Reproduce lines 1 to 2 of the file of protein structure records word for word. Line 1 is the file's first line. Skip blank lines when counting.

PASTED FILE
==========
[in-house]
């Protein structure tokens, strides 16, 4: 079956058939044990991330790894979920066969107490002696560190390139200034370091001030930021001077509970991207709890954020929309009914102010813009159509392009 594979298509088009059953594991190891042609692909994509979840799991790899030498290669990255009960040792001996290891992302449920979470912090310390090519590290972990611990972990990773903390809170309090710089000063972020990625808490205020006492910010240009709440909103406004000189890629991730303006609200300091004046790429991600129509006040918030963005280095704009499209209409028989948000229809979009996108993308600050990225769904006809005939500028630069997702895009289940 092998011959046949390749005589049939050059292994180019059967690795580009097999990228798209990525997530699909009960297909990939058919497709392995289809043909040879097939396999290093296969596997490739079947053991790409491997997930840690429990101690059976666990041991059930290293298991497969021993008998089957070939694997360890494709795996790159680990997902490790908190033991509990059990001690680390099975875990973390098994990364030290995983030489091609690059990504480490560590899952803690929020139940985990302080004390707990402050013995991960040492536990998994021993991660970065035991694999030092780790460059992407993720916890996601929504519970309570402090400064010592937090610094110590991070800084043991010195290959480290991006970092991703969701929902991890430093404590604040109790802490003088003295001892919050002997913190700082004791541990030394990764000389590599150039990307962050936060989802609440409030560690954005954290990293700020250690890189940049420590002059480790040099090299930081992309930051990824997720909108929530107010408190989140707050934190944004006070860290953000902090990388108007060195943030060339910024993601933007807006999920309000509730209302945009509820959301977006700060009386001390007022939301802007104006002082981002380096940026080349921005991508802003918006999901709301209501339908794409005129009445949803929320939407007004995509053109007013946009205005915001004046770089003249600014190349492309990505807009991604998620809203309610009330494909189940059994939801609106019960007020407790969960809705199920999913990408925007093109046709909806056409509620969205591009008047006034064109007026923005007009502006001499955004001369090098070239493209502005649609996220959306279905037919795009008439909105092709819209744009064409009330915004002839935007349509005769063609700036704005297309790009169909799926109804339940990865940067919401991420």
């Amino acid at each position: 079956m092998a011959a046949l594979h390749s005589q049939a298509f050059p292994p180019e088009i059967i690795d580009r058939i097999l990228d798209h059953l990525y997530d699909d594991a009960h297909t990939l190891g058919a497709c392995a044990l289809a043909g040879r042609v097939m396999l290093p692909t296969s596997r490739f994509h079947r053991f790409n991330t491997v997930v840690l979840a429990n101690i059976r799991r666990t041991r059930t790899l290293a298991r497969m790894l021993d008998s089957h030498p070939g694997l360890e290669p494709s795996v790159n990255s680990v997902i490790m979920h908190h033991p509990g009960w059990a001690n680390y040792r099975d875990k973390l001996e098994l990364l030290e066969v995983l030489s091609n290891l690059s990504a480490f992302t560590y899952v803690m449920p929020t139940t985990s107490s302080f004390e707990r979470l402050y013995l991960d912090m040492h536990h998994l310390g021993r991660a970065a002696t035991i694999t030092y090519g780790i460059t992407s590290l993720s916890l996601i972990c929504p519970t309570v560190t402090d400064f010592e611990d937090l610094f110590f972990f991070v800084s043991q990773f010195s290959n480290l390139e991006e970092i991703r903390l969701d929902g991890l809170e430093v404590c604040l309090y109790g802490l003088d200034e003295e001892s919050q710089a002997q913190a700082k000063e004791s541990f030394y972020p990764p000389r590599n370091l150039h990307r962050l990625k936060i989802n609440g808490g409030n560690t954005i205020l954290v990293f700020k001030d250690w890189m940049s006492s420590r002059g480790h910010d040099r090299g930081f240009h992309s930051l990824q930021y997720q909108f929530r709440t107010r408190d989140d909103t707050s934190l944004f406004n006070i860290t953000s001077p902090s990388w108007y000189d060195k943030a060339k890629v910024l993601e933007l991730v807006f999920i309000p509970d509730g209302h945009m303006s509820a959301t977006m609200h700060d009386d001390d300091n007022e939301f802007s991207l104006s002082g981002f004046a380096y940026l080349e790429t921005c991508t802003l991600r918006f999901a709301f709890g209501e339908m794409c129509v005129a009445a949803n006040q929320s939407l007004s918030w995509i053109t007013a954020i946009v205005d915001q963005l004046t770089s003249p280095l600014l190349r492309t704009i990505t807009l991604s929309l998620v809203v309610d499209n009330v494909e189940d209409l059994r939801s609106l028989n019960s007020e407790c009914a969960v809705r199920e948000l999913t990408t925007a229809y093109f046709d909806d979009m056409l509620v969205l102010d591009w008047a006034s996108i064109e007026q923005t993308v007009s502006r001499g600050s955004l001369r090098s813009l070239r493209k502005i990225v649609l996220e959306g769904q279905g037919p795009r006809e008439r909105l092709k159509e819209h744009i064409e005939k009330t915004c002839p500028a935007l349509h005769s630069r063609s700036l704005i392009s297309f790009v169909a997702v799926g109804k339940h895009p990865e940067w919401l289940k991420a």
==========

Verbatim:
[in-house]
């Protein structure tokens, strides 16, 4: 079956058939044990991330790894979920066969107490002696560190390139200034370091001030930021001077509970991207709890954020929309009914102010813009159509392009 594979298509088009059953594991190891042609692909994509979840799991790899030498290669990255009960040792001996290891992302449920979470912090310390090519590290972990611990972990990773903390809170309090710089000063972020990625808490205020006492910010240009709440909103406004000189890629991730303006609200300091004046790429991600129509006040918030963005280095704009499209209409028989948000229809979009996108993308600050990225769904006809005939500028630069997702895009289940 092998011959046949390749005589049939050059292994180019059967690795580009097999990228798209990525997530699909009960297909990939058919497709392995289809043909040879097939396999290093296969596997490739079947053991790409491997997930840690429990101690059976666990041991059930290293298991497969021993008998089957070939694997360890494709795996790159680990997902490790908190033991509990059990001690680390099975875990973390098994990364030290995983030489091609690059990504480490560590899952803690929020139940985990302080004390707990402050013995991960040492536990998994021993991660970065035991694999030092780790460059992407993720916890996601929504519970309570402090400064010592937090610094110590991070800084043991010195290959480290991006970092991703969701929902991890430093404590604040109790802490003088003295001892919050002997913190700082004791541990030394990764000389590599150039990307962050936060989802609440409030560690954005954290990293700020250690890189940049420590002059480790040099090299930081992309930051990824997720909108929530107010408190989140707050934190944004006070860290953000902090990388108007060195943030060339910024993601933007807006999920309000509730209302945009509820959301977006700060009386001390007022939301802007104006002082981002380096940026080349921005991508802003918006999901709301209501339908794409005129009445949803929320939407007004995509053109007013946009205005915001004046770089003249600014190349492309990505807009991604998620809203309610009330494909189940059994939801609106019960007020407790969960809705199920999913990408925007093109046709909806056409509620969205591009008047006034064109007026923005007009502006001499955004001369090098070239493209502005649609996220959306279905037919795009008439909105092709819209744009064409009330915004002839935007349509005769063609700036704005297309790009169909799926109804339940990865940067919401991420």